FOREST (Heb. ya‘ar, sevakh, āvîm). A piece of land covered with trees naturally planted, as distinguished from a park where man’s hand is more evident. In ancient times, most of the highlands of Canaan and Syria except the tops of the high mountains were covered with forests. Several forests are mentioned by name, those of Lebanon most often, for these were famous for the cedar and the fir trees. Hiram of Tyre (1Kgs.5.8-1Kgs.5.10) brought down cedar and fir trees from the forest of Lebanon, to the sea and floated them southward to the port that Solomon had constructed, from which his servants could transport the timbers to Jerusalem. Solomon’s “Palace of the Forest of Lebanon” (1Kgs.7.2) was apparently his own house and was so named because of the prevalence of cedar in its structure. The crucial battle of Absalom’s rebellion was fought in a wood or forest in Ephraim (2Sam.18.1-2Sam.18.33), and “the forest claimed more lives that day than the sword” (2Sam.18.8).
, a thicket
, or wooded height
, the garden ground,
The word “forest” occurs thirty-eight times in the Bible, thirty-five times as yaar—an outspread place; once as ḥoreš or thicket (2 Chron 27:4); once as ya’arâh (Ps 29:9); and once as pardēs, i.e. park (Neh 2:8). Four special forests are mentioned—the Forest of Carmel, found in Zebulun on the S border of Asher; the forest of Hareth, S of Judah on the borders of the Philistine Plain; the Forest of Lebanon (1 Kings 7:2; 2 Chron 9:16), which refers to an armory or treasure house which King Solomon built in or near Jerusalem, and the Forest of Arabia. The real Forest of Lebanon was near Tyre. This ran almost parallel to the seacoast, NE through Syria. The situation of the Forest of Arabia (Isa 21:13) is not known.
The Lebanon Forest undoubtedly was by far the biggest one in the Pal. region. Remember that 100,000 lumberjacks worked solidly for fifty-five years in these forests to provide sufficient cedar for Solomon’s Temple, palaces and treasure house. Millions of feet of lumber floated down from Tyre to Joppa, the port of Jerusalem, over that period. This forest not only grew cedars, but firs and almug trees as well.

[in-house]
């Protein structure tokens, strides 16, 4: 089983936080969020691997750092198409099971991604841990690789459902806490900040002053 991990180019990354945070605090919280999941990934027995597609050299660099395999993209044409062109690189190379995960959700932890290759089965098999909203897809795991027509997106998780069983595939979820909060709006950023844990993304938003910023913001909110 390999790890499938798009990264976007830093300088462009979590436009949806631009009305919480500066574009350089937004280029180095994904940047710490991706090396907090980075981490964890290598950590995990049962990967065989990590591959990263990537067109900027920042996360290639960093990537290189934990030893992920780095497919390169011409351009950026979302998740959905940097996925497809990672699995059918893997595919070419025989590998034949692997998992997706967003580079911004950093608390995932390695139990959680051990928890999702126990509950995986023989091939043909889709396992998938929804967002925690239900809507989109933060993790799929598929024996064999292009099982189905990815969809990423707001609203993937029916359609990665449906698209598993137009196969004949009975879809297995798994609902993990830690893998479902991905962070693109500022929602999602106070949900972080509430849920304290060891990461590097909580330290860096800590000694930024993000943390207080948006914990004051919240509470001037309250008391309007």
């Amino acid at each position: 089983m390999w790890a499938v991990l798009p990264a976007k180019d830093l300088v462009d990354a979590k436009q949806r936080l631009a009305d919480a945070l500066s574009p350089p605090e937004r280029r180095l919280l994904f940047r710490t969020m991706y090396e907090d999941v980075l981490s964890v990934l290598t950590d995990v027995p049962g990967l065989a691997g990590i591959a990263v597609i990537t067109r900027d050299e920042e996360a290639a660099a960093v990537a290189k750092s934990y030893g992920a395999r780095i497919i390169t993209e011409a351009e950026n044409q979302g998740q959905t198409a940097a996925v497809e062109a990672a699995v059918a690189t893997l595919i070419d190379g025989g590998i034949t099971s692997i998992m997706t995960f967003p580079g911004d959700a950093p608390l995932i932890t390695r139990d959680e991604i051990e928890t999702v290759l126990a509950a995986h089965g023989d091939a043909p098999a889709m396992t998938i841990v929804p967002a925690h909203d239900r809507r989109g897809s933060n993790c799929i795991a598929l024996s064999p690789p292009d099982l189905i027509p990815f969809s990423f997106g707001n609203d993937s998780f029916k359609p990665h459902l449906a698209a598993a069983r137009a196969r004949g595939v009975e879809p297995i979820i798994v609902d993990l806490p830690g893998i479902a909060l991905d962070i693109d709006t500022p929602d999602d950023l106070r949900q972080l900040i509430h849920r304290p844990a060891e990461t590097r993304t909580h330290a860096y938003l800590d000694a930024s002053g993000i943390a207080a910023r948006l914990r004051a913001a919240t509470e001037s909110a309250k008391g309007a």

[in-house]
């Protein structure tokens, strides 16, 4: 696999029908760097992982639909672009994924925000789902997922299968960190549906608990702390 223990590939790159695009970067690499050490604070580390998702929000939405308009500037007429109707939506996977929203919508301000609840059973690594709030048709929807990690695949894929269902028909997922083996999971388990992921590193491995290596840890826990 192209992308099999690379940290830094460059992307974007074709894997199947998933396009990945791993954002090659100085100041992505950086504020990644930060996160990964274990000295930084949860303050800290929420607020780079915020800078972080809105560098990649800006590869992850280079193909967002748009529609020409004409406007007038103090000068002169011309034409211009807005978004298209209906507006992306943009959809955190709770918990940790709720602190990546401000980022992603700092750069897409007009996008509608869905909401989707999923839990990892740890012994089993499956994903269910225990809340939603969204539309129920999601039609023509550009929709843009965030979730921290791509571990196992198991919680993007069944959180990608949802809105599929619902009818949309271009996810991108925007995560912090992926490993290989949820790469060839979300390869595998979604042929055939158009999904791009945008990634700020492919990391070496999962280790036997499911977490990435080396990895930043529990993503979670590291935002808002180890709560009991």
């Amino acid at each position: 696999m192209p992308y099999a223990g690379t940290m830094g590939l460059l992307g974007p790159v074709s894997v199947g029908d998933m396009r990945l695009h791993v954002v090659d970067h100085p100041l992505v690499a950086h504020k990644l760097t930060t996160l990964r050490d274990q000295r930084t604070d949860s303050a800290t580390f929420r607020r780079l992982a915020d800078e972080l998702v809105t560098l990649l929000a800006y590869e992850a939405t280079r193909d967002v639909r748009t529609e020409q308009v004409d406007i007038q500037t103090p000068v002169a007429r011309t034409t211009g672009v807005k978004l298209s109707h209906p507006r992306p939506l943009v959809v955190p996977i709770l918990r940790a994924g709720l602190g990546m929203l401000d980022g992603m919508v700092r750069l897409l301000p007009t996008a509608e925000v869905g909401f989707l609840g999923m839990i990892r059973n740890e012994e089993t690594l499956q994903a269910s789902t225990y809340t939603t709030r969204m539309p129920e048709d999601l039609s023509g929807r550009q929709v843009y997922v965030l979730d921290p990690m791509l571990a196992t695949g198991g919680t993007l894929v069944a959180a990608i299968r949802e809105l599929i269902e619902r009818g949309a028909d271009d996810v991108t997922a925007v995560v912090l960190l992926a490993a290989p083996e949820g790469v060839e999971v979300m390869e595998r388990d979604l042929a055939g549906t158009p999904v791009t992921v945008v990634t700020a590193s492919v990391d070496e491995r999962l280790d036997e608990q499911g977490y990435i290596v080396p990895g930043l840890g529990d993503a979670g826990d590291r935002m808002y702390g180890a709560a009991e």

There is evidence that in ancient times great forests covered Syria and Pal., but by the time the children of Israel occupied the land, much of the forest land had been ruined by the greed of man. It is, for instance, believed that there was a date palm forest in the Jordan valley from Lake Gennesaret to the Dead Sea. Even in the days of Josephus, a.d. 37 to 95, there was a forest of date palms near Jericho, seven m. long.
There must have been Kermes oak forests, even if small, in the mountainous regions of Pal. It is on this oak (Quercus coccifera) that the scale insect lives which produces the scarlet dye used by the Israelites.
There are references like Psalm 50:10 “every beast of the forest is mine,” or in Isaiah 9:18 “in the thickets of the forest,” or in Hosea 2:12—“I will make them a forest,” which seem to refer to forests as a whole, and not to any particular one. In Deuteronomy 20:19, we read “The tree of the field is man’s life” (KJV). The cutting down of forests invariably leads to soil erosion and often to a desert. Such unprotected soil dries out, and is blown or washed away. Deuteronomy 20:19 warns against destroying trees.
International Standard Bible Encyclopedia (1915)
(1) choresh (compare proper name Harosheth), 2Ch 27:4. In 1Sa 23:15 ff translated "wood"; in Isa 17:9, "wood"; in Eze 31:3, "forest-like shade." Applied to any thick growth of vegetation but not necessarily so extensive as (3).
(2) pardec: Ne 2:8, margin "park"; Ec 2:5, the King James Version "orchards," the Revised Version (British and American) "parks"; So 4:13, English Versions of the Bible "orchard," the Revised Version, margin "paradise." A word of Persian origin signifying probably an enclosure.
(4) cebhakh, from root meaning "to interweave." A "thicket" (Ge 22:13; Jer 4:7); "thicket of trees" (Ps 74:5); "thickets of the forest" (Isa 9:18; 10:34).
(5) ’adbhim, "thicket" (Jer 4:29).
From many references it is evident that Palestine had in Old Testament times much more extensive forests and woodlands than today. For a discussion of the subject see Botany.